En revisors agerande : Inför tillämpningen av anmälningsplikt och tystnadsplikt

by Rahavard, Farshad; Abeditary, Monica; Nilsson, Jana

Abstract (Summary)
During the end of the 1970s many debates were held concerning the bad quality of accountingand the increase of white collar crimes. Due to this fact many debaters also discussed the role andfunction of the auditor. This resulted in an introduction of an information duty that later developedinto a reporting duty that was bound by law the 1st of January 1999. The professional secrecywhich had been a part of the auditors’ occupational role since a long time now came inconflict with the new law. The auditors themselves meant that they did not want to act as moralcops. At the same time the auditors and several body considering proposed legislations, such asFAR and SRS thought that the reporting duty would bring a lack of information from the clientsince they would not be willing to give out enough information due to the fear of being reported,which thus would complicate the work of the auditor. On the other hand the government regardedthe auditors to be the premier tool in the fight against white collar crime, since they as theonly occupational group have total insight in the activity of companies.Simultaneously, the auditors’ role as crime preventer has lately been questioned, since the numberof reports from auditors has been low in comparison to the number coming from bankruptcymanagers and tax managers. Nevertheless the number of reports from the auditors has increaseddrastically since 2004. Therefore we have with this study aimed to investigate which factors thatare affecting the acts of the auditor in the application of reporting duty and professional secrecy.In such an application a conflict of ethical and moral nature often occurs towards the client andthe prosecutor. At the same time it is required that the auditor has juridical capabilities to decidewhether a crime has been committed or not. This is dependent on the education of the auditor,which according to earlier studies within the field of subject differs between big and small accountingfirms. The greater the insecurity the auditor feels in deciding whether a crime has beencommitted, the higher the rate of proof demanded.In order to investigate these factors in relation to the auditors’ actions towards the application ofthe reporting duty and the professional secrecy we have chosen to perform a quantitative study.This has been done with the help of a questionnaire that has been handed out to five big and fivesmall accounting firms within the city of Jönköping. Apart from closed questions we have includedopen cases directly taken from The Authority of Economical Crime’s report- “an auditorsviactions when suspecting a crime”. The result from the questionnaire has then been presented indiagrams made in Excel.In order to get background to the data we have collected we need a relevant theoretical framework.The primer source to the auditors’ measures is found in the Law of joint-stock companies(ABL). However, extensive custom and law terms have been developed to facilitate the auditors’decision in crime suspicion. Furthermore, The Authority of Economical Crime has given guidanceand outlines for the rate of proof and more basic definitions of the law terms that concernsreporting duty since the law leaves it to good auditing custody to decide upon. It is also relevantfor our study to look upon how ethics and morals affect the auditor in business contexts and alsowhether or not the auditors have received education regarding the reporting duty.Our study shows that almost all participants have received education concerning the reportingduty but that the majority despite this demands higher rate of proof than The Authority of EconomicalCrime outlines before taking actions when suspecting a crime. At the same time we believethat the auditor takes on a role of duty and puts all ethical responsibility on the accountingfirm, since the comments from the cases imply that the auditors would act without consideringthe ethical aspect of the situation. The auditor’s actions is dependent on the size of the accountingfirm, since our study has shown that auditors from small accounting firms have had a greaterpractical use of the reporting duty, which according to us can be a result of the external educationthey have received. At the same time our study confirms Anderson and Buskas (2006) researchwhich implies that larger firms have lower tendency to report a crime against a client. Still the resultsfrom our cases show that participants mostly act according to the outlines conducted byThe Authority of Economical Crime and the existing law regulations. Therefore our final conclusionsare that the auditor protects the professional secrecy and would rather not violate it but thatthe reporting duty has lately been considerably more implemented in the auditor occupationalrole, which is furthermore shown by the increasing number of reports made by auditors’.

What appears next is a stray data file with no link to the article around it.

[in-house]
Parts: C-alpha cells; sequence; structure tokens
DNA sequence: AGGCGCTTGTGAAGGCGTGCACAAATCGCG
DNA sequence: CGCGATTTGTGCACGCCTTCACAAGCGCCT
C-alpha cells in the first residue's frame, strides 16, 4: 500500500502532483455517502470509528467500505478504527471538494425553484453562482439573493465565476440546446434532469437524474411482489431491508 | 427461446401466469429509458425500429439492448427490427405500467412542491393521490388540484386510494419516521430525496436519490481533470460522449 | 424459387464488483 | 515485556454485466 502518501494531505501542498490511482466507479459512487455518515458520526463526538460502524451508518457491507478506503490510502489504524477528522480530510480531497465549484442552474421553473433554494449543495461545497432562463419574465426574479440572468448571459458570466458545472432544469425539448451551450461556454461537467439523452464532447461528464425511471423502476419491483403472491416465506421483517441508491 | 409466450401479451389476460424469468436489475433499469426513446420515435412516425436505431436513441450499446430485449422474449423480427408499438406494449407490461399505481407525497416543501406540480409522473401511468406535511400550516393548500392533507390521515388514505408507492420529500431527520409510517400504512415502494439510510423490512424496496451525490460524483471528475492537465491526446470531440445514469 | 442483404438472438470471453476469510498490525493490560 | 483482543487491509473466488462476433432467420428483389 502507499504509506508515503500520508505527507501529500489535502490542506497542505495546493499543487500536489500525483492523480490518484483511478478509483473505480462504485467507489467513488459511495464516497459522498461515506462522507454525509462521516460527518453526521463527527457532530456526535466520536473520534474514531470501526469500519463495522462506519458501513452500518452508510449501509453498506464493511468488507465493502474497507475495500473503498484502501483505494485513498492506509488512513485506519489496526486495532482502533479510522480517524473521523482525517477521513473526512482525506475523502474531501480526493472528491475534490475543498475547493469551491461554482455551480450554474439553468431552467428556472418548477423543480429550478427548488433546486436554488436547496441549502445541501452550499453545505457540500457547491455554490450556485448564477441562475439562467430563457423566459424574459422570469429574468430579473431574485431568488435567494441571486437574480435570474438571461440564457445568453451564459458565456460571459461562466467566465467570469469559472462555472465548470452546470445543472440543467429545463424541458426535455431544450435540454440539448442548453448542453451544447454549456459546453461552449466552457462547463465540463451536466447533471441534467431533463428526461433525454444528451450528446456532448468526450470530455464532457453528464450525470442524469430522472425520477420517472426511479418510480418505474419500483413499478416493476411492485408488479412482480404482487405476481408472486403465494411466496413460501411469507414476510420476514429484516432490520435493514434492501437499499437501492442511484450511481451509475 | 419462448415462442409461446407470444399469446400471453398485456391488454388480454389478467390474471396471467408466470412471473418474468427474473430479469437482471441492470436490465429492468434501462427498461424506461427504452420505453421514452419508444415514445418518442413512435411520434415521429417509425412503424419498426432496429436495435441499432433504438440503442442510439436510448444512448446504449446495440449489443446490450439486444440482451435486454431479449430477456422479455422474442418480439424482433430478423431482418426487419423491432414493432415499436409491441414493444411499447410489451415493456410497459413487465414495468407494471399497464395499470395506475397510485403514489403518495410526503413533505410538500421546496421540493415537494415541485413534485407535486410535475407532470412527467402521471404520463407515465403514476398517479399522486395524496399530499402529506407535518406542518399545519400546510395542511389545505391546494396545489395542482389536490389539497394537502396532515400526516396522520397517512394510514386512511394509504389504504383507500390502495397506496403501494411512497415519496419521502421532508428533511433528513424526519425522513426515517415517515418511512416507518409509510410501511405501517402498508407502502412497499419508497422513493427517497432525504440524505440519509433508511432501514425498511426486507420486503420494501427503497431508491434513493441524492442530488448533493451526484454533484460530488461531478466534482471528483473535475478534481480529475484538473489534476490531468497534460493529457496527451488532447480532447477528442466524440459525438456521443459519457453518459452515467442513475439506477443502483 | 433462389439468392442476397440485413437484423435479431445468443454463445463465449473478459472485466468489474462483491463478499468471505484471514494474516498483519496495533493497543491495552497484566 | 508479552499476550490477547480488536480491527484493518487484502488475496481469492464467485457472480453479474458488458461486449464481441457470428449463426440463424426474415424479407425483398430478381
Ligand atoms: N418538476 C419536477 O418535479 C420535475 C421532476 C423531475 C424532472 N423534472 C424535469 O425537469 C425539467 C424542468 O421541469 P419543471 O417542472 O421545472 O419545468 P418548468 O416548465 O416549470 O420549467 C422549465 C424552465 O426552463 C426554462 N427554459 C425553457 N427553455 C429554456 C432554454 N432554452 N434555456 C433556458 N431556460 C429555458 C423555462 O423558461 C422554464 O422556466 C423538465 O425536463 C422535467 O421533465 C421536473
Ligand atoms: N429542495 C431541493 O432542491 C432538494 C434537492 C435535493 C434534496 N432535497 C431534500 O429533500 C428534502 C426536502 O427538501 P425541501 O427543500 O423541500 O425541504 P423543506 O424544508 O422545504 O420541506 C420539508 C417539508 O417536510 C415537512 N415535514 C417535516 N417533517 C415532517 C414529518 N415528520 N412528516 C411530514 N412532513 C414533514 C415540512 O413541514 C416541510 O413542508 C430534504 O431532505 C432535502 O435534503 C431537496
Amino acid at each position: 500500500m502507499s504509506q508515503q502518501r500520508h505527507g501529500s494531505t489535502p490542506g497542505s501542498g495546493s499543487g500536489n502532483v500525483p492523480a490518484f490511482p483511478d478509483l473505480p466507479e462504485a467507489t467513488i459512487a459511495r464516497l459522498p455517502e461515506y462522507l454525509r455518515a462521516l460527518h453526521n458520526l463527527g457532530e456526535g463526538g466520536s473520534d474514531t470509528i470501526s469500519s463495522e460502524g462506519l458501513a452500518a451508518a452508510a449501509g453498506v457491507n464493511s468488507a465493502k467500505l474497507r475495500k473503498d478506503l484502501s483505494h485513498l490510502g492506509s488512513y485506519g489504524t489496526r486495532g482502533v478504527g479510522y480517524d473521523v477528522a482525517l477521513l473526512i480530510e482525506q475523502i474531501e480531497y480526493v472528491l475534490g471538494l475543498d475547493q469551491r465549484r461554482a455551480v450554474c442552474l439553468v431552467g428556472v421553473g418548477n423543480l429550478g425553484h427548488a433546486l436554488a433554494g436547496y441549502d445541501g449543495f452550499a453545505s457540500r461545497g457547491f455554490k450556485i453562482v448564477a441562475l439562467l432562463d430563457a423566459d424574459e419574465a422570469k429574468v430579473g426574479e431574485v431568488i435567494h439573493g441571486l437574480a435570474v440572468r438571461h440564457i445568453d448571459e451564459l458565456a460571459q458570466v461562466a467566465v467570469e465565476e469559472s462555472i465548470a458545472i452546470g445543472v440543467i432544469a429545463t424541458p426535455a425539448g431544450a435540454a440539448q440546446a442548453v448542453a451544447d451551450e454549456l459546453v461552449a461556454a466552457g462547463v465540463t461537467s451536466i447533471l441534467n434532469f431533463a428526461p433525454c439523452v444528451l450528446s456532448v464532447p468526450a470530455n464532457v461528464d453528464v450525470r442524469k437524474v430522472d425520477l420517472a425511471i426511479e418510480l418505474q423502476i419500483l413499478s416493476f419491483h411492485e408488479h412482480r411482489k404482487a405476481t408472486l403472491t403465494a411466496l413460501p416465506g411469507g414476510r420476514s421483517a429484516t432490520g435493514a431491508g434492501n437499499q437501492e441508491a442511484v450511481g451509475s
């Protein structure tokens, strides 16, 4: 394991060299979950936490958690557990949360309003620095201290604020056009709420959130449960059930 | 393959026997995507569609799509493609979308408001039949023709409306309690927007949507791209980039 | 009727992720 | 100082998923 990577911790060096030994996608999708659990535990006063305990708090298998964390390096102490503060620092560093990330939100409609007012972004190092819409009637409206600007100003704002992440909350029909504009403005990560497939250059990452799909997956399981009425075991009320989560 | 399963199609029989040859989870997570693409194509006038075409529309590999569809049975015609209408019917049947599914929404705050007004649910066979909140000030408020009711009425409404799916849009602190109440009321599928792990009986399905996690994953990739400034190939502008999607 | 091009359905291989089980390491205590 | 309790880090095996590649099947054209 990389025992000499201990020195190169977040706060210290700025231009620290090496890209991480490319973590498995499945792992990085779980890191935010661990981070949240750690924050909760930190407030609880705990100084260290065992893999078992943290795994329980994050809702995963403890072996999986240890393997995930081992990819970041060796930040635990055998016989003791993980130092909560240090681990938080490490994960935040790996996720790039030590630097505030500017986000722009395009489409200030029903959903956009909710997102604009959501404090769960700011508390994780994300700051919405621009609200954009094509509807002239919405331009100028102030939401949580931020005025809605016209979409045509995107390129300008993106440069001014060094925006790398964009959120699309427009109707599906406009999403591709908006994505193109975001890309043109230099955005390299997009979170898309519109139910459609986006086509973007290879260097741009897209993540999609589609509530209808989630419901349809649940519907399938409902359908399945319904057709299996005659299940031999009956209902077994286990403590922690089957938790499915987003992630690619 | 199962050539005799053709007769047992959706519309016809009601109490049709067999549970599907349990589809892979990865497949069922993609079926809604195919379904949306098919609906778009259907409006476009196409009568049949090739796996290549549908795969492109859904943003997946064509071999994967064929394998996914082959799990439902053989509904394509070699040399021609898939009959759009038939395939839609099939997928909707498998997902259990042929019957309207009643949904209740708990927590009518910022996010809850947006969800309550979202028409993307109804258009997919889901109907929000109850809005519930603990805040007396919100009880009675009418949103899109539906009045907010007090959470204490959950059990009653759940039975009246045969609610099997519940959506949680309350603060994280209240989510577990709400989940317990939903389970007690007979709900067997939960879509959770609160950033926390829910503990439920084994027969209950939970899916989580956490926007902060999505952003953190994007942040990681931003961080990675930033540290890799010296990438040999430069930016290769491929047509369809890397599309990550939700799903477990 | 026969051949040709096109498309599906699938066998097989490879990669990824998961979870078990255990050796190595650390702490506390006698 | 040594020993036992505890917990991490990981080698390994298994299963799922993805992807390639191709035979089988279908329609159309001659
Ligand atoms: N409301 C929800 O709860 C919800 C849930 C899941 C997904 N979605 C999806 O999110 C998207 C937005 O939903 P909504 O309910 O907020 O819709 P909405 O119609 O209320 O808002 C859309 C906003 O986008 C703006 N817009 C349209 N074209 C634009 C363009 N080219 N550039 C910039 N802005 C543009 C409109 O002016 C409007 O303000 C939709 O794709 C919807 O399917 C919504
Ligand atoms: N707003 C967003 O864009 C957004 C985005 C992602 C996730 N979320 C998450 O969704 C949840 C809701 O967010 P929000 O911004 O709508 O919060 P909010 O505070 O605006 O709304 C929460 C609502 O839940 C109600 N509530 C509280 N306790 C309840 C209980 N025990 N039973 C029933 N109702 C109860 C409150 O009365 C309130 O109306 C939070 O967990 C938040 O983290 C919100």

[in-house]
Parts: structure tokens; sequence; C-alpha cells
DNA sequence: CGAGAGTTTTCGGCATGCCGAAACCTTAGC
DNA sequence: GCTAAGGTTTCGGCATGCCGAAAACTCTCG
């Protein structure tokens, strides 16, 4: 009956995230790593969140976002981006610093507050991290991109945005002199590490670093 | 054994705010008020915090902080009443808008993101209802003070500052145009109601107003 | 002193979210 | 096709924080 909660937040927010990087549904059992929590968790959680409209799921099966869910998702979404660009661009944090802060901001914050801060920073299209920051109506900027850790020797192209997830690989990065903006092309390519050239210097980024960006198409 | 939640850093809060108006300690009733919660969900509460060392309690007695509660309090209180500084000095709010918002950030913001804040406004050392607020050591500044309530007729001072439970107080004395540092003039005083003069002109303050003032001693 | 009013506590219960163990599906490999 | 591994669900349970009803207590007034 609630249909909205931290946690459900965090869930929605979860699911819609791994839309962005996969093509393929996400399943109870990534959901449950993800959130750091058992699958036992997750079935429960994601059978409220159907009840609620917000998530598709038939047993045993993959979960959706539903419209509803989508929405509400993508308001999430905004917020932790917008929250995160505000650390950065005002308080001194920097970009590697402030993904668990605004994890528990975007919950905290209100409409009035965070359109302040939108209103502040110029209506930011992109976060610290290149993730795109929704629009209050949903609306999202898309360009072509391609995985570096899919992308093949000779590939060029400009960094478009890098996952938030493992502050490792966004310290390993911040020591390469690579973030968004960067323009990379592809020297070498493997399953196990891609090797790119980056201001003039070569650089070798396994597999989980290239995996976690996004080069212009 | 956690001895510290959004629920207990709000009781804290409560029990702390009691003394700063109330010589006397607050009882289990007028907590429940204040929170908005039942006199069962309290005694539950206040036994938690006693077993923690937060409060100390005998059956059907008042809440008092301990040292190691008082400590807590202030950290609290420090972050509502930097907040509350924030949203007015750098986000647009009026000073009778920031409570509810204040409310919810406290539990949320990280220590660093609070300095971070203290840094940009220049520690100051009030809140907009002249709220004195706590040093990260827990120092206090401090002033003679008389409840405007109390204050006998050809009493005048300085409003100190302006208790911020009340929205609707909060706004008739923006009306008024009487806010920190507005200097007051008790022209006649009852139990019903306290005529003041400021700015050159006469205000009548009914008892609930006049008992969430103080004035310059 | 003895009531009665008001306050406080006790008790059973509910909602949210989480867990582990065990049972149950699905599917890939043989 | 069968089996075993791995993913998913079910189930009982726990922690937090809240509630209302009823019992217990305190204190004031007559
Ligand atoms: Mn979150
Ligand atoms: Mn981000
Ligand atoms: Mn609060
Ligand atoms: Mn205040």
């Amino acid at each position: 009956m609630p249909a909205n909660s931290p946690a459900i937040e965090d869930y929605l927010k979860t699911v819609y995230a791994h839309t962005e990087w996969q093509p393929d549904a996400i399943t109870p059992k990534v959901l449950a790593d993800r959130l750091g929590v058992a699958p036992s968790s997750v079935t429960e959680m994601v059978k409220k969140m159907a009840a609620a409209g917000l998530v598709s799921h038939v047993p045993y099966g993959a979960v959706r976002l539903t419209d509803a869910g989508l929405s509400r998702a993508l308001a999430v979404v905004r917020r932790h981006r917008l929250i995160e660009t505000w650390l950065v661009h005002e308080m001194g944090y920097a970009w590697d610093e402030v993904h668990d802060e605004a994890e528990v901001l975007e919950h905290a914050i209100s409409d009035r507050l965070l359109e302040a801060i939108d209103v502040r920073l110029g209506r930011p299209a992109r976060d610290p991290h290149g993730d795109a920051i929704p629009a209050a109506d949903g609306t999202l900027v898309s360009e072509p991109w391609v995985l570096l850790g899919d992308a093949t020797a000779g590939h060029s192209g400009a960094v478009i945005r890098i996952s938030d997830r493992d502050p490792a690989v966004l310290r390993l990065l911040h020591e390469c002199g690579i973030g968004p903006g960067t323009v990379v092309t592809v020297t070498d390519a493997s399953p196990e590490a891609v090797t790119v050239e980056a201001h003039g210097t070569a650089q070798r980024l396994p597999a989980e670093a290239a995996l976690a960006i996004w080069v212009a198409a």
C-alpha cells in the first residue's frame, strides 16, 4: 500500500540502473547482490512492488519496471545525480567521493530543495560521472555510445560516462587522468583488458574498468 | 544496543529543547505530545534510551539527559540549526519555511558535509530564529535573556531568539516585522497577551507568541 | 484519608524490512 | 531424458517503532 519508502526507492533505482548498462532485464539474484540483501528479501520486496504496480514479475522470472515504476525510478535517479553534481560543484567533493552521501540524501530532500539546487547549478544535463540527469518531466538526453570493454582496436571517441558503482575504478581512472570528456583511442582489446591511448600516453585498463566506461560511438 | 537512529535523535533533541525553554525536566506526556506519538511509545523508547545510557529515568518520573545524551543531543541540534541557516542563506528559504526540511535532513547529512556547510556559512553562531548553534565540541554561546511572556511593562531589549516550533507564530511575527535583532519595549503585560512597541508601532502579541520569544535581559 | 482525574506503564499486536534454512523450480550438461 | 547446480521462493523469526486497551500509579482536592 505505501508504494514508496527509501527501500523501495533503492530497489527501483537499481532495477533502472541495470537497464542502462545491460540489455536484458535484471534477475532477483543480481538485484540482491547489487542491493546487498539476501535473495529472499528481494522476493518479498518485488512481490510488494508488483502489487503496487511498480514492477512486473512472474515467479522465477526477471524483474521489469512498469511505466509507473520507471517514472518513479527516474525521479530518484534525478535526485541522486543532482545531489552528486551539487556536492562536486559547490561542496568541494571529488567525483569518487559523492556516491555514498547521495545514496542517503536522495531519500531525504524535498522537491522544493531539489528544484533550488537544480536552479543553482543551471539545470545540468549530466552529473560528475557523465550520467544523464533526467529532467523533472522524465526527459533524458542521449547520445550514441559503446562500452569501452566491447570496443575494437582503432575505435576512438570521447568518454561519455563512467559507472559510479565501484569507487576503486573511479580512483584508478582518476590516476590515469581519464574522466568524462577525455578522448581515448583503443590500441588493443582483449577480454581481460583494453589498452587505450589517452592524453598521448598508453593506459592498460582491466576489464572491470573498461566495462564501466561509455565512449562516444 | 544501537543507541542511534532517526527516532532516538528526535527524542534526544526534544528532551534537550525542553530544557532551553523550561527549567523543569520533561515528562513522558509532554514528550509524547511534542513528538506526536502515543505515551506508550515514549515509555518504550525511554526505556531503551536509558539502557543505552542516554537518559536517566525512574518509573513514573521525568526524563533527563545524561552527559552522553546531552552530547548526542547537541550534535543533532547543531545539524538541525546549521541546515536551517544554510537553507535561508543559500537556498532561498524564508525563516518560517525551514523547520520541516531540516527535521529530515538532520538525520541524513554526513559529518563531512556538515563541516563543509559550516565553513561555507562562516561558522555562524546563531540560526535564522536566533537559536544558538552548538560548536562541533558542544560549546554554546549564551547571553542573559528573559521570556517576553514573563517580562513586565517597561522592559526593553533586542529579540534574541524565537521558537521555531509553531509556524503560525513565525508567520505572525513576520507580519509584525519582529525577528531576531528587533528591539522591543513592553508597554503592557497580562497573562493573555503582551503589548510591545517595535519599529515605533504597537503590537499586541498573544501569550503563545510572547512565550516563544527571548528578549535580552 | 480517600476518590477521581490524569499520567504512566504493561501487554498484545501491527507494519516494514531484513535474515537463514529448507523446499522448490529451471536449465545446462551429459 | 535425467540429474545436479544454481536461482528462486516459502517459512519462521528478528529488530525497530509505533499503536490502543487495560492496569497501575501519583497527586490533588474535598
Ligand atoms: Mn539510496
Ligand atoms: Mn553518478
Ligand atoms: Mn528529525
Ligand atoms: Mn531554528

Bibliographical Information:


School:Högskolan i Jönköping

School Location:Sweden

Source Type:Master's Thesis



Date of Publication:04/10/2008

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